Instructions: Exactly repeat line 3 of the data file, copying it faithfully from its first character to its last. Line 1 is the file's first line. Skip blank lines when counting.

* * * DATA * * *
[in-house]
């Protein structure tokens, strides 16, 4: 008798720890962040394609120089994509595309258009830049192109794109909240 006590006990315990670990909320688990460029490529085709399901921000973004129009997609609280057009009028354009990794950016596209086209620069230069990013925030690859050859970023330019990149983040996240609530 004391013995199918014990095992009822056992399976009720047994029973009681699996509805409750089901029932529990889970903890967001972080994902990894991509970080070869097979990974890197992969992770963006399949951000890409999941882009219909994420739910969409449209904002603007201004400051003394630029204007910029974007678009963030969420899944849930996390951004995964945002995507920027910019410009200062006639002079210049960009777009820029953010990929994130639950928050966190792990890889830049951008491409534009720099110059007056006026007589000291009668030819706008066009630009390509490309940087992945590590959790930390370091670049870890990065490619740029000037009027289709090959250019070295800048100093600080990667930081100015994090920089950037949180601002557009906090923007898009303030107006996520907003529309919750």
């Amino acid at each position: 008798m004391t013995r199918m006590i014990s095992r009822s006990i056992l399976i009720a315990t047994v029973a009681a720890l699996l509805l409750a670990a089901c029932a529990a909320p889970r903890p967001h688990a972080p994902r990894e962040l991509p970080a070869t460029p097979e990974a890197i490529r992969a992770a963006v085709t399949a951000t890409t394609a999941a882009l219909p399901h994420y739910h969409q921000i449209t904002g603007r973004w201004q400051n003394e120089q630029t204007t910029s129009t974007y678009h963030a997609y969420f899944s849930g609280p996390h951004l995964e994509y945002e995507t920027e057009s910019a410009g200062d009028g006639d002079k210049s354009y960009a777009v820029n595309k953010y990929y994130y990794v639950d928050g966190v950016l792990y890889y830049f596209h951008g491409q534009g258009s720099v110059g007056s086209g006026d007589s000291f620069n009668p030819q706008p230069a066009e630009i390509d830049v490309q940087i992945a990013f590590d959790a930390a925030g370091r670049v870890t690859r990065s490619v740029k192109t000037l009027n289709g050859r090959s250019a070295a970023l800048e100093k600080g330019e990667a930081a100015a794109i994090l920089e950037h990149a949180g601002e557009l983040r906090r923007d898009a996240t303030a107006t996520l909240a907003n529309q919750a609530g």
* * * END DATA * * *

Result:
């Amino acid at each position: 008798m004391t013995r199918m006590i014990s095992r009822s006990i056992l399976i009720a315990t047994v029973a009681a720890l699996l509805l409750a670990a089901c029932a529990a909320p889970r903890p967001h688990a972080p994902r990894e962040l991509p970080a070869t460029p097979e990974a890197i490529r992969a992770a963006v085709t399949a951000t890409t394609a999941a882009l219909p399901h994420y739910h969409q921000i449209t904002g603007r973004w201004q400051n003394e120089q630029t204007t910029s129009t974007y678009h963030a997609y969420f899944s849930g609280p996390h951004l995964e994509y945002e995507t920027e057009s910019a410009g200062d009028g006639d002079k210049s354009y960009a777009v820029n595309k953010y990929y994130y990794v639950d928050g966190v950016l792990y890889y830049f596209h951008g491409q534009g258009s720099v110059g007056s086209g006026d007589s000291f620069n009668p030819q706008p230069a066009e630009i390509d830049v490309q940087i992945a990013f590590d959790a930390a925030g370091r670049v870890t690859r990065s490619v740029k192109t000037l009027n289709g050859r090959s250019a070295a970023l800048e100093k600080g330019e990667a930081a100015a794109i994090l920089e950037h990149a949180g601002e557009l983040r906090r923007d898009a996240t303030a107006t996520l909240a907003n529309q919750a609530g």